Miss Lou

Miss Lou made us ‘smaddy’

Written by Jean Lowrie-Chin

When we left the Pantomime, “Queenie’s Daughter” that night in the sixties, we took Miss Lou home with us.  She was captured in a bright green vinyl record, and as she spun on the turntable we jigged on the “stage” of our living room:

“Queenie tu’n queen – ah-hah!  Yu see what ah mean – Queenie tu’n Queen!”

Every Monday night she and Ranny Williams took centre stage with the “Lou & Ranny Show” in thousands of Jamaican homes. To her imperious, “Pass mi flatboa’d!”, Ranny would give out a pitiful “Woi-oy!”

The Honourable Louise Bennett Coverley introduced us to her know-it-all ‘Aunty Roachie’, whose radio commentaries influenced public opinion as much as our more serious talk-show hosts.  And since there was no medium that she could not master, she moved smoothly to television to share our folklore with Jamaican children on “Ring Ding”.

Writer Sandy McIntosh remembers Miss Lou telling her in an interview, “I refused to believe that Jamaican patois was ‘bad English.’  Most of the good people I knew as a child spoke patois, so how could I believe there was anything bad about it!”

Indeed, our Jamaican dialect is as economical as it is musical.  How many sentences would you have to use to convey the meaning of “Eh-eh!”, “cooyah” or “carry go bring come.” In re-reading Miss Lou’s collection of poems, “Jamaica Labrish”, we are entranced by the vibrancy of our language.

Louise Bennett easily spoke the Queen’s English, but she was also the Queen of our beautiful dialect.  She distilled six decades of national ferment into a heady, witty narrative of Jamaica’s struggle for self-determination.

Here is a sampler of Jamaica’s milestones incomparably recounted by the people’s historian.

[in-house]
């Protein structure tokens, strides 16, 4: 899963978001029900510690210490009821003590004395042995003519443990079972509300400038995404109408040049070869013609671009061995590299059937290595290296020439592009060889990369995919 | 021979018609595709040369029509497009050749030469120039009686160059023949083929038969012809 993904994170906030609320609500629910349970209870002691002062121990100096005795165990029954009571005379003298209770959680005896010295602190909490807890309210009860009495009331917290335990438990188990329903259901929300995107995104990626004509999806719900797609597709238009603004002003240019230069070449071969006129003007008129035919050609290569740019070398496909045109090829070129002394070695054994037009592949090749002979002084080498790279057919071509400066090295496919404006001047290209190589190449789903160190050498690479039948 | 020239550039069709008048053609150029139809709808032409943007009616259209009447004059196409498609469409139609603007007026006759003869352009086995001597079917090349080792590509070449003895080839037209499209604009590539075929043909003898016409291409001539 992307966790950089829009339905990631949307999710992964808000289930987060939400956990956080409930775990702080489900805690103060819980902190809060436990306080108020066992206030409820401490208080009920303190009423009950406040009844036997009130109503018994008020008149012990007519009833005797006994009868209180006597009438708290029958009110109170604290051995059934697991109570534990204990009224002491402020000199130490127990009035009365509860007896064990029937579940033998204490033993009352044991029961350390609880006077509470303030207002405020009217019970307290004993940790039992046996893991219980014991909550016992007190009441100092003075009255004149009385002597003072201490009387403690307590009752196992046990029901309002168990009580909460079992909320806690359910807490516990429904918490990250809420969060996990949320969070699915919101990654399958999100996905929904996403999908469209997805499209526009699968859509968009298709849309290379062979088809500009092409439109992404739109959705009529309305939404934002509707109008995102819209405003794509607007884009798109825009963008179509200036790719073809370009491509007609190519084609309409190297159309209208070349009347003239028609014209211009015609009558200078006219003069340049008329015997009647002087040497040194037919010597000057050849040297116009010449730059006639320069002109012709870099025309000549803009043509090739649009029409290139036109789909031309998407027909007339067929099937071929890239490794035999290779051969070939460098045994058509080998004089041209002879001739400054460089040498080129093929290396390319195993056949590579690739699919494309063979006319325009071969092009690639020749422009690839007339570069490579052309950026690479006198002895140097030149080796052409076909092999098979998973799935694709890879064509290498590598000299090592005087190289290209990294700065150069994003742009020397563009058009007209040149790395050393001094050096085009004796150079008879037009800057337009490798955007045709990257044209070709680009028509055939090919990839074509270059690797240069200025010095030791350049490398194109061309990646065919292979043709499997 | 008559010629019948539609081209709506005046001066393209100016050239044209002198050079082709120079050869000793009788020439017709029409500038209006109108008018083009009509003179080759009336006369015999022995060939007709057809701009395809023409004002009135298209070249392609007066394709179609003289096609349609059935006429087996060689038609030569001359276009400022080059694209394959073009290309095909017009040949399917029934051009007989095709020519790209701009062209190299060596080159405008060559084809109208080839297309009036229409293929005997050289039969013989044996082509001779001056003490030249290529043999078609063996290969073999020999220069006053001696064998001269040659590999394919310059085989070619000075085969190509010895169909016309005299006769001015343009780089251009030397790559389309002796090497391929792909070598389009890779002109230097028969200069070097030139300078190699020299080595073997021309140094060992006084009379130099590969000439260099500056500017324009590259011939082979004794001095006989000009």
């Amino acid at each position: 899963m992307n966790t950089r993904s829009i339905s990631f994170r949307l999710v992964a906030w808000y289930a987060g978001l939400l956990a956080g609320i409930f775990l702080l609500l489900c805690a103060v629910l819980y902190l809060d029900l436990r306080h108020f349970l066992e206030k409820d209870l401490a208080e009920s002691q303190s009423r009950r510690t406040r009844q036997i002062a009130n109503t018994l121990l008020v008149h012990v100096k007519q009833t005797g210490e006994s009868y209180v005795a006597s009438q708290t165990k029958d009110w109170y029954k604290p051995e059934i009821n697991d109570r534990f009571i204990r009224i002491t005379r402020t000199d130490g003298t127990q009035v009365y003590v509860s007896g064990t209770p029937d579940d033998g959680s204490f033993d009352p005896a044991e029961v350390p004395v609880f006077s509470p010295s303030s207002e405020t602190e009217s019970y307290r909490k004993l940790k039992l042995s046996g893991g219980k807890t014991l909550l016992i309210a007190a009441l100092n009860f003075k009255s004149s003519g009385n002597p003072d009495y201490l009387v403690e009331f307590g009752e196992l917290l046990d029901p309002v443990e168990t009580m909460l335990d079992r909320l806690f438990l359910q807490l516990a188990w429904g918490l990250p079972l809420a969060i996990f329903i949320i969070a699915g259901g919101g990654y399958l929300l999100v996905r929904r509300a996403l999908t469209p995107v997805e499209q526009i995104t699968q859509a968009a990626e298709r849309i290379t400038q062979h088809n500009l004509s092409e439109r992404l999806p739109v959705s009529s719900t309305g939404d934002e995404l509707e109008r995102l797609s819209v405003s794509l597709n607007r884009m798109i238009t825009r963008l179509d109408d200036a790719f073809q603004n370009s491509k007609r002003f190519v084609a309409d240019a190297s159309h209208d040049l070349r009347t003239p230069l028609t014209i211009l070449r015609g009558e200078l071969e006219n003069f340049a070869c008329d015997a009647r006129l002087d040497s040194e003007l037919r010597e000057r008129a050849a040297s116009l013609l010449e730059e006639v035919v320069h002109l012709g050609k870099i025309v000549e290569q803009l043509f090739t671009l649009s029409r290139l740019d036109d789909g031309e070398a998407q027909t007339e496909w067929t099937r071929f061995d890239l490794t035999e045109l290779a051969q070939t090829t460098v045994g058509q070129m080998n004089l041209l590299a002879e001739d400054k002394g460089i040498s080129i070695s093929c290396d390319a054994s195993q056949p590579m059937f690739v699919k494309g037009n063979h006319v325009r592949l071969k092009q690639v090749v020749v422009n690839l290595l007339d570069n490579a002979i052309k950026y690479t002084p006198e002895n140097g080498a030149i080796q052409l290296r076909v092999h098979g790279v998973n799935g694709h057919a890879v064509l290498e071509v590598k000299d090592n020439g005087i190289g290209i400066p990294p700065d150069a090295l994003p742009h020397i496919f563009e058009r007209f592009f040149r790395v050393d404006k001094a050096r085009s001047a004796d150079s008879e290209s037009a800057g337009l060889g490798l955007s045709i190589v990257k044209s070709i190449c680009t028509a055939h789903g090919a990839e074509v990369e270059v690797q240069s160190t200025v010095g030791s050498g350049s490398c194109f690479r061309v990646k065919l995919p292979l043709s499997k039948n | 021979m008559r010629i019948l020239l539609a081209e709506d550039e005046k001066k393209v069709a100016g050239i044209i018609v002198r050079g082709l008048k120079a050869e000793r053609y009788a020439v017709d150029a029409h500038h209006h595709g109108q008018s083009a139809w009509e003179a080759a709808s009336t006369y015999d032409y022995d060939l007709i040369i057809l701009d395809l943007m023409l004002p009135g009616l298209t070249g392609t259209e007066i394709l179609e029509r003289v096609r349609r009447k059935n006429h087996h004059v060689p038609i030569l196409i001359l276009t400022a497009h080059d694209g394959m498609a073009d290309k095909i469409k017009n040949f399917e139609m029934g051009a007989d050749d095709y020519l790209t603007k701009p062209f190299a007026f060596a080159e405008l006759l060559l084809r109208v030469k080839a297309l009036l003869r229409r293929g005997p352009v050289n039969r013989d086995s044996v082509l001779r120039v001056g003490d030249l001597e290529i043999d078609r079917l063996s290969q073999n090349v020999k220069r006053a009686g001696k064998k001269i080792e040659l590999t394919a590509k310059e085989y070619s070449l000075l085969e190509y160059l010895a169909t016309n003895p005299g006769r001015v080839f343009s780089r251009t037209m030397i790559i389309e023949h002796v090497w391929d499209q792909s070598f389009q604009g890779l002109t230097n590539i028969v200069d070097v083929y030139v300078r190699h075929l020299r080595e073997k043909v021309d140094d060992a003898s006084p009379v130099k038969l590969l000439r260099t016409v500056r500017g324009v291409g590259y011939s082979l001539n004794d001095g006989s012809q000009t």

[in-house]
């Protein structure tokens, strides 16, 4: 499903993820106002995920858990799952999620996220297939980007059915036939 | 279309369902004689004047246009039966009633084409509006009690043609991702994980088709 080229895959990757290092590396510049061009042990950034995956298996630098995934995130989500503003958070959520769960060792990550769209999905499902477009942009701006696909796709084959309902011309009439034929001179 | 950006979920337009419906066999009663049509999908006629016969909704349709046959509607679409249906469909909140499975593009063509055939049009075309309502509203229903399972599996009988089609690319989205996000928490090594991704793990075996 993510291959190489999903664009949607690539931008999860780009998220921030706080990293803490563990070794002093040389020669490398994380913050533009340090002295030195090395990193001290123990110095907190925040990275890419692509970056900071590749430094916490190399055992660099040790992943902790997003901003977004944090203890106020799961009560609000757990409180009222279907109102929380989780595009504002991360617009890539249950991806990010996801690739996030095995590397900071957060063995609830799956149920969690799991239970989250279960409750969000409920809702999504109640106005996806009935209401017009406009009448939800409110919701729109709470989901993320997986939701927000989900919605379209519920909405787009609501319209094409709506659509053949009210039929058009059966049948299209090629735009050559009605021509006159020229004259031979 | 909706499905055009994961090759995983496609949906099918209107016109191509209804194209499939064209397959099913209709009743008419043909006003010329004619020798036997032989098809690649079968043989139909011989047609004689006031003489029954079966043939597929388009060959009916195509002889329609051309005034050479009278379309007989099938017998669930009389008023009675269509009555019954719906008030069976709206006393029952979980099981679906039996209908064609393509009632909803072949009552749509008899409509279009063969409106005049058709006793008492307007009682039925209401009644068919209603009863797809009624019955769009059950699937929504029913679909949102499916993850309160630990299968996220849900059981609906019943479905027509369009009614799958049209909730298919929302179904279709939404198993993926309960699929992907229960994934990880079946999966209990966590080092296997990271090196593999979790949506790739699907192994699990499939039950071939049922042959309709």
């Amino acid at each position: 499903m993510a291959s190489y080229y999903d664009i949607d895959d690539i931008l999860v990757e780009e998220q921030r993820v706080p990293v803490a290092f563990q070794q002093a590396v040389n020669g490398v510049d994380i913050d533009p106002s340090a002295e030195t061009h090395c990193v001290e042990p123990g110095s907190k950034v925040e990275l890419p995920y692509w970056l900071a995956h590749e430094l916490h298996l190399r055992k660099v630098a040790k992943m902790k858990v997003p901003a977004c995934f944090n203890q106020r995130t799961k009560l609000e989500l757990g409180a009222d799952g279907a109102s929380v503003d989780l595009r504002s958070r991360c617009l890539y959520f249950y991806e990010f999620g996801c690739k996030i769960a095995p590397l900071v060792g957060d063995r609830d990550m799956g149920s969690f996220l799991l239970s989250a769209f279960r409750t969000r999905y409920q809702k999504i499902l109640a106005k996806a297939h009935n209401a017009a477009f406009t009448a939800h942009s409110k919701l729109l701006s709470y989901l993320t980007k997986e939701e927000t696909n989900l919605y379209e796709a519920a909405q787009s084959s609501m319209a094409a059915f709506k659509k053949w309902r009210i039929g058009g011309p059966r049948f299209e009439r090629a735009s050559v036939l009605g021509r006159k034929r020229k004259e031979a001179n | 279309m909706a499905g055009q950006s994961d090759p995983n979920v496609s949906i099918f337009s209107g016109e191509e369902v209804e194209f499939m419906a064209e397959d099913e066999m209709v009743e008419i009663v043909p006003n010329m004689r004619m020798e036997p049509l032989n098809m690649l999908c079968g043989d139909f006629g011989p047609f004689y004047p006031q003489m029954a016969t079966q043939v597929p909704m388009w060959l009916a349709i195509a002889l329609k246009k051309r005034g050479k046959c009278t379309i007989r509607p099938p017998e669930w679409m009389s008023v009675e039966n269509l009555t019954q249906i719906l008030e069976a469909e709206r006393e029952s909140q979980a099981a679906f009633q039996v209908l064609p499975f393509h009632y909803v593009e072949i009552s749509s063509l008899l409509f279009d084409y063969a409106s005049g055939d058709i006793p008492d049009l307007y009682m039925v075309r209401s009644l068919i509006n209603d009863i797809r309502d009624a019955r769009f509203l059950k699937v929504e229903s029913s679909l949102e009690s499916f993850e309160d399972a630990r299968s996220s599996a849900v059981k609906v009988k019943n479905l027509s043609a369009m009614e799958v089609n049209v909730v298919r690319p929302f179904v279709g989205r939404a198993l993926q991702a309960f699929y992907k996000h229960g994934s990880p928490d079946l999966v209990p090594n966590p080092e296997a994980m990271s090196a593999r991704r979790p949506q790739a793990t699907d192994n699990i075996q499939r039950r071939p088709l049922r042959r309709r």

Women’s Federation call for the registration of fathers’ names on birth certificates:

Lawd a massi, me feel happy!
For me glad fe see at las’
Ooman dah-mek up dem mine fe
Serve back man dem sour sauce!

The end of World War II:

Den, baps we prayer answer, an

Baps, Hitla get him fall –
An wat did sweet him wicked heart
Tun eena bittagall.

Hard times (our nurses, police and teachers can relate to this):

One poun gawn awn pon we pay, an
We noh feel noh merriment,
For ten poun gawn on pon we food
An ten poun pon we rent!

There were poems on the introduction of Universal Adult Suffrage:

Everybody got a vote, an
Every vote gwine swell de score;
Missa Issa, Missa Hanna,
An de man wat sweep de store.

And on the correct way to vote after there were attempts to mislead the public:

Yu doan haffe cross out nutten
Nor haffe draw no line
Jus mark a X side o’ de name
A who deh pon yuh mine

She reflected on our rejection of Federation:

Beg yuh pardon Federation
Fe de sudden separation
If we sufferin’ survive
We acquaintance might revive

And wryly welcomed our Independence:

Independance wid a vengeance!
Independance raisin’ cain!
Jamaica start grow beard, ah hope
We chin can stan’ de strain!

She chuckles at the ‘shade’ consciousness of the forties:

Miss Jane jus hear from ‘Merica,
Her daughter proudly write
Fe sey she fail her exam, but
She passin’ dere fe wite!

She comes to the stout defence of her beloved dialect:

Ef yu kean sing “Linstead Market”
An “Wata come a me y’eye”,
Yuh wi haffe tap sing “Auld lang syne”
An “Comin thru de rye”.

 

Having moved to Canada some years ago so that her late husband, Eric “Chalktalk” Coverley could avail himself of specialised medical care, Miss Lou had an ever widening circle of fans, including my brother-in-law Leslie Chin, a talented musician.  He had enjoyable visits with her, playing his guitar while they sang her old favourites.  Miss Lou shared the same doctor with him and he could attest to her good humour even in her declining years. “She told me she went for an anti-flu shot, but despite that, she caught a cold.  She said they didn’t give her ‘anti-flu’ but ‘flu Auntie’!” recalls Les.

Miss Lou’s brilliant use of our language made us all ‘smaddy’ – united in laughter, delighted with this awesome daughter, the essence of Jamaican excellence.  In her memory, let’s recapture the spirit of our Independence as she saw it:

“Teet and tongue was all united,
heart and soul was hans and glove
Fenky-fenky voice gain vigour pon
“Jamaica land we love’.”
Walk good, Miss Lou, we’ll be ‘tallawah’ for you!

 

Miss Lou made us ‘smaddy’ was first appeared in the Observer (July, 31st 2006 ) and is reprinted by permission of the author Jean Lowrie-Chin.

About the author

Jean Lowrie-Chin